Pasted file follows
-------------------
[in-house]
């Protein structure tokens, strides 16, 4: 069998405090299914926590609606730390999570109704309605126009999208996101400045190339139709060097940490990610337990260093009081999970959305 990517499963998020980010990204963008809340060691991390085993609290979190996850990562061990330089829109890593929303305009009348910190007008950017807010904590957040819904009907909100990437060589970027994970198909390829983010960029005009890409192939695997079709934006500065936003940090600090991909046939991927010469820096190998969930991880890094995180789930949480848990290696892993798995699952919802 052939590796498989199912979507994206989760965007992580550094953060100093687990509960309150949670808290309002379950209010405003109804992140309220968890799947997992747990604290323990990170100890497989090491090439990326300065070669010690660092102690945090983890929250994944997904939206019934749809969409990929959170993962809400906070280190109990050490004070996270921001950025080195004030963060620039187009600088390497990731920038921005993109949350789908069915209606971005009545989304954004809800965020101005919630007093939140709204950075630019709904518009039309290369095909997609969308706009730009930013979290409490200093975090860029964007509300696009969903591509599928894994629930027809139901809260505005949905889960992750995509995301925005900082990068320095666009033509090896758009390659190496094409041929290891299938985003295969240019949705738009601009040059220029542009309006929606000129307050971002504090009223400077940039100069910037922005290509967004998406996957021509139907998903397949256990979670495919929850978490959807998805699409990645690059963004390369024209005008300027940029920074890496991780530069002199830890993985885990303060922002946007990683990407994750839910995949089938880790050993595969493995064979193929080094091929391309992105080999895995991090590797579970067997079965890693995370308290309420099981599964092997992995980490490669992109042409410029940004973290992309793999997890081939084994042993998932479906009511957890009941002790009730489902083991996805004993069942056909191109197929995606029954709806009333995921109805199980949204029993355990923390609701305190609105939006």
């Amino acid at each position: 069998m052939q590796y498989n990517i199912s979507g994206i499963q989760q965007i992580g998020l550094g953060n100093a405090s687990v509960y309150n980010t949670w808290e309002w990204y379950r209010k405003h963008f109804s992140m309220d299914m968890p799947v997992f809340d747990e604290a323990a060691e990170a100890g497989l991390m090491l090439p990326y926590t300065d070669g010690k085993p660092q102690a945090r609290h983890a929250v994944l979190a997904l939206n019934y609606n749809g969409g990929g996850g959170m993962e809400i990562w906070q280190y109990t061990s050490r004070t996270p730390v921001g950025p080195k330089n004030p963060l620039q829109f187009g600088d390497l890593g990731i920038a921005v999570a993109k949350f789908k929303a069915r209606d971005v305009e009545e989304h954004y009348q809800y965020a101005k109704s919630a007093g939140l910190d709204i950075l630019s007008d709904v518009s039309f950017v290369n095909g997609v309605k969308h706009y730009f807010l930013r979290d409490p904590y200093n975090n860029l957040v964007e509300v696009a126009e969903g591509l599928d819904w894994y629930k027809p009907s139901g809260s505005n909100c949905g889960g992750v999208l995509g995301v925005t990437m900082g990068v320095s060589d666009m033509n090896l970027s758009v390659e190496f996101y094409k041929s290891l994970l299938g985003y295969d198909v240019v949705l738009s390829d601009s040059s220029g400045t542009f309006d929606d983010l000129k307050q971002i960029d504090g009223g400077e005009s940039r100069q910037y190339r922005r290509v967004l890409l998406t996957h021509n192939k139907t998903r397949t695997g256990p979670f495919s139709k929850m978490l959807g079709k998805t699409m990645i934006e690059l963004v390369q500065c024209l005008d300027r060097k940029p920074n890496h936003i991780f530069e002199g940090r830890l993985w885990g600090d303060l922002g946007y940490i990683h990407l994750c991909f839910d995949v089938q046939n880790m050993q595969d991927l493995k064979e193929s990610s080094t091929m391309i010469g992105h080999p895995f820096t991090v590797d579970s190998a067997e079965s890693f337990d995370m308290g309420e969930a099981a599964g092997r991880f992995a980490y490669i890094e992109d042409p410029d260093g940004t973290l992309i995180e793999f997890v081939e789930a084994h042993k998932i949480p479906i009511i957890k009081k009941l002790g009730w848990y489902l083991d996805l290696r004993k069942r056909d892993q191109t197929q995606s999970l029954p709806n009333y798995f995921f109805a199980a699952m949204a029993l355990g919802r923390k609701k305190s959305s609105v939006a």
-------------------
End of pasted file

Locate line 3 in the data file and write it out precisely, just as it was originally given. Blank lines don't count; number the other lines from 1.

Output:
């Amino acid at each position: 069998m052939q590796y498989n990517i199912s979507g994206i499963q989760q965007i992580g998020l550094g953060n100093a405090s687990v509960y309150n980010t949670w808290e309002w990204y379950r209010k405003h963008f109804s992140m309220d299914m968890p799947v997992f809340d747990e604290a323990a060691e990170a100890g497989l991390m090491l090439p990326y926590t300065d070669g010690k085993p660092q102690a945090r609290h983890a929250v994944l979190a997904l939206n019934y609606n749809g969409g990929g996850g959170m993962e809400i990562w906070q280190y109990t061990s050490r004070t996270p730390v921001g950025p080195k330089n004030p963060l620039q829109f187009g600088d390497l890593g990731i920038a921005v999570a993109k949350f789908k929303a069915r209606d971005v305009e009545e989304h954004y009348q809800y965020a101005k109704s919630a007093g939140l910190d709204i950075l630019s007008d709904v518009s039309f950017v290369n095909g997609v309605k969308h706009y730009f807010l930013r979290d409490p904590y200093n975090n860029l957040v964007e509300v696009a126009e969903g591509l599928d819904w894994y629930k027809p009907s139901g809260s505005n909100c949905g889960g992750v999208l995509g995301v925005t990437m900082g990068v320095s060589d666009m033509n090896l970027s758009v390659e190496f996101y094409k041929s290891l994970l299938g985003y295969d198909v240019v949705l738009s390829d601009s040059s220029g400045t542009f309006d929606d983010l000129k307050q971002i960029d504090g009223g400077e005009s940039r100069q910037y190339r922005r290509v967004l890409l998406t996957h021509n192939k139907t998903r397949t695997g256990p979670f495919s139709k929850m978490l959807g079709k998805t699409m990645i934006e690059l963004v390369q500065c024209l005008d300027r060097k940029p920074n890496h936003i991780f530069e002199g940090r830890l993985w885990g600090d303060l922002g946007y940490i990683h990407l994750c991909f839910d995949v089938q046939n880790m050993q595969d991927l493995k064979e193929s990610s080094t091929m391309i010469g992105h080999p895995f820096t991090v590797d579970s190998a067997e079965s890693f337990d995370m308290g309420e969930a099981a599964g092997r991880f992995a980490y490669i890094e992109d042409p410029d260093g940004t973290l992309i995180e793999f997890v081939e789930a084994h042993k998932i949480p479906i009511i957890k009081k009941l002790g009730w848990y489902l083991d996805l290696r004993k069942r056909d892993q191109t197929q995606s999970l029954p709806n009333y798995f995921f109805a199980a699952m949204a029993l355990g919802r923390k609701k305190s959305s609105v939006a």